Egyptians protest against a year of army rule

Afrasian.com: “Egyptians rally against defiant military rulers”

Egyptian military policement lined up behind barbed wire

Thousands of people rallied outside Egypt’s defence ministry Friday calling for the military rulers’ ouster a day before a civil disobedience campaign marking Hosni Mubarak’s overthrow a year ago.

The military responded by saying it would not bow to threats or plots against the state, official television reported.

During the day, several groups of protesters converged near the ministry as the security forces blocked off access with barbed wire and tanks.

Military music blared from behind the barrier, while the activists chanted slogans such as: “The people want the execution of the Field Marshal” — Hussein Tantawi, head of the ruling military council since Mubarak’s ouster.

The activists set off from several points across Cairo and snaked through residential areas to bypass military cordons several kilometres (miles) from the military headquarters.

The protesters plan a day of strikes and sit-ins to mark the anniversary on Saturday. Continue reading

Egypt: Women activists attacked by military with particular ferocity

Female protesters systematically targeted,

say rights watchdogs

Egypt Independent, 18/12/2011

Local human rights watchdogs on Sunday accused the Egyptian military of systematically targeting female political activists, and demanded that Egypt’s military rulers admit to violations committed against demonstrators.

In a joint statement, five human rights organizations accused military rulers of exercising “unprecedented violence against protesters, with the targeting of female activists being a distinctive feature of the proceedings to disperse sit-ins, as depicted in pictures and video clips showing protesters being arrested, beaten, dragged and stripped of their clothes.”

This video shows army soldiers  beating an older female activist named Khadiga al-Hennawy.

While this video shows army soldiers dragging, beating and stripping a female protester in the street.

The statement was signed by Nazra for Feminist Studies, the Cairo Institute for Human Rights Studies, the Association for Freedom of Thought and Expression, the Hisham Mubarak Law Center and the Women and Memory Association.

They also called for the establishment of an independent judicial committee to investigate crimes against peaceful protestors.

The statement argued that the army’s decision to target female activists “is a continuation and escalation of a clear militarization policy against female human rights defenders, which was adopted by the former regime, and which is continuing after the 25 January revolution.”

“The frequency of the violence by the armed forces and the police is not a coincidence, but rather a pattern and a policy,” the statement added.

Critics say that the Mubarak regime also used to attack female protesters. In 2005, during an anti-Mubarak demo, female protestors were subjected to sexual harassment by unidentified individuals in civilian clothes. The public prosecutor closed investigations into the case, alleging a lack of evidence. Continue reading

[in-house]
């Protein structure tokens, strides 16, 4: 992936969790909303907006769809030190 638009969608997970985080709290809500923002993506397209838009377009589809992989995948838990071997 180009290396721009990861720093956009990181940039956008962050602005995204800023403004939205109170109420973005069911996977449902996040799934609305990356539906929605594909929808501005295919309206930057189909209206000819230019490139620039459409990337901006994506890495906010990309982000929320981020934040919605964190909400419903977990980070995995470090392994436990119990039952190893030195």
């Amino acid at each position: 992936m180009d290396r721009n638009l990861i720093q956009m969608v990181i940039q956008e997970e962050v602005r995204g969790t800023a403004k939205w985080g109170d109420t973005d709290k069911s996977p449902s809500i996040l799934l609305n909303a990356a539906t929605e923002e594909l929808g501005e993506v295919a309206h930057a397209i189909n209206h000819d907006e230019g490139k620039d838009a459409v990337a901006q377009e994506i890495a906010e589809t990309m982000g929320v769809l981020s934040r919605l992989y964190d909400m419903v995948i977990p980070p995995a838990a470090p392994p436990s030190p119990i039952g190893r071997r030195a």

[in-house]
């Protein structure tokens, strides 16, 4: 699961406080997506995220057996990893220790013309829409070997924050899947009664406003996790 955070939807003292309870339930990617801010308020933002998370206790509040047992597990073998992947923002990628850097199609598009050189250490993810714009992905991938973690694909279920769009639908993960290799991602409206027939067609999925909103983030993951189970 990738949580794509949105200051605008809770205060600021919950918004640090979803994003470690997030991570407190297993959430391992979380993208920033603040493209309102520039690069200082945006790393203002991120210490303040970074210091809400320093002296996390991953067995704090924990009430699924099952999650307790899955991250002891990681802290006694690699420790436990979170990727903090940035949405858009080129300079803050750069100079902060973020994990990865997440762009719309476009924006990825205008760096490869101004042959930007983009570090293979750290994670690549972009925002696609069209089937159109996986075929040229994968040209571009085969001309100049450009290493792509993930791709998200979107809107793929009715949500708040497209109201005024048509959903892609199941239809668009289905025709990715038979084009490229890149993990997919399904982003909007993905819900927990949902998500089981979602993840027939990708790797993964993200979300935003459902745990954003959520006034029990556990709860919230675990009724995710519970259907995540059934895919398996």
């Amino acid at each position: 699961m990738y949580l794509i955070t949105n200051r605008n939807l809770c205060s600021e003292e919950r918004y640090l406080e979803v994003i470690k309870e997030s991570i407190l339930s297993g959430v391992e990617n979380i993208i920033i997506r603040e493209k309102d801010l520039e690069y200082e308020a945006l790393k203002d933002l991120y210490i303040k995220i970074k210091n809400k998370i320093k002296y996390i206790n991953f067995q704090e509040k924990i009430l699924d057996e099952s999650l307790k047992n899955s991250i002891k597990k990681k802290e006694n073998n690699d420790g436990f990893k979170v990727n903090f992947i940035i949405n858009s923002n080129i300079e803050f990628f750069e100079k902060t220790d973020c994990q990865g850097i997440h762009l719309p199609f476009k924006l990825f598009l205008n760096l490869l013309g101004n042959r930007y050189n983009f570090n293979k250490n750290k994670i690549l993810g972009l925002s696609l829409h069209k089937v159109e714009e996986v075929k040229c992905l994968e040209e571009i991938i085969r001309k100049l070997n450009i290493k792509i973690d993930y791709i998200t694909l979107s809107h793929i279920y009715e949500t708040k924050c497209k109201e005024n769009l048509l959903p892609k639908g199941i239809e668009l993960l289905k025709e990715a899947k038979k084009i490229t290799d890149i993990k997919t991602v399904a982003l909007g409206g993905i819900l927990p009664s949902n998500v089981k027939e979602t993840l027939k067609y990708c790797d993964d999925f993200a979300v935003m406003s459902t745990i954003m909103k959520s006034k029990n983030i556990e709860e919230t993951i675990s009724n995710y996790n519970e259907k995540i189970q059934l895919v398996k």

Unyielding young Egyptian protesters refuse to succumb to military brutality

Citizen Action Monitor, December 17, 2011

“At least nine people have been killed in Egypt and more than 350 injured in the past two days of clashes between protesters and security forces in Cairo. Soldiers have cleared Tahrir Square of protesters. And footage showed troops beating demonstrators and burning their tents. Protesters are calling for the country’s military rulers to step down. But the military blamed the protesters for the violence, and the country’s prime minister denied that excessive force was used.”Al Jazeera

Here is an Al Jazeera video clip that captures the ferocity of military brutality against courageous young protesters. Also featured is Egyptian Prime Minister Kamal El Ganzouri’s bald-faced lies that the protests are “an attack against the revolution” and that military action is designed to “rescue the revolution.”

Egypt clashes continue for second day, Al Jazeera’s Rawya Rageh reports from Cairo December 17, 2011

Force and fire. That’s how security forces responded minutes after the Egyptian prime minister promised no violence will be used. Protesters didn’t expect much from the man whose very choice of head of cabinet was the main reason behind their sit-in. Still what he had to say disappointed many.

Kamal El Ganzouri, Egyptian Prime Minister – “What we’re having today is not a revolution. It’s an attack against the revolution. I told the youths that I have met, more than 350 of you on 11 days. They are youth from this country. I’ve met them and I told them – This is a government to rescue the revolution of the 25 of January.

But there was no rescue for these protesters who continued battling the military for the second day in a row. The violence spread from the cabinet and parliament buildings into Tahrir Square where the revolution began. Security forces stepped up their campaign after a government building, including a historic research centre, was set on fire in the melee.

They [state television] televised live footage of the violence. It gave the same line as military officials – that the protesters were simply carrying out acts of vandalism. No reference was made to security forces attacking other media. But whatever Egyptians were being told on state television, those on the ground, the ugliness they’ve witnessed first-hand is indisputable.

Indisputable, too, is the fact that the military council is gradually losing political ground. Already a new civilian advisory council that it had appointed, the new relations between the army and the protesters has suspended its work. The question now is whether the men in uniform will change their ways and if there’s even the will to do so.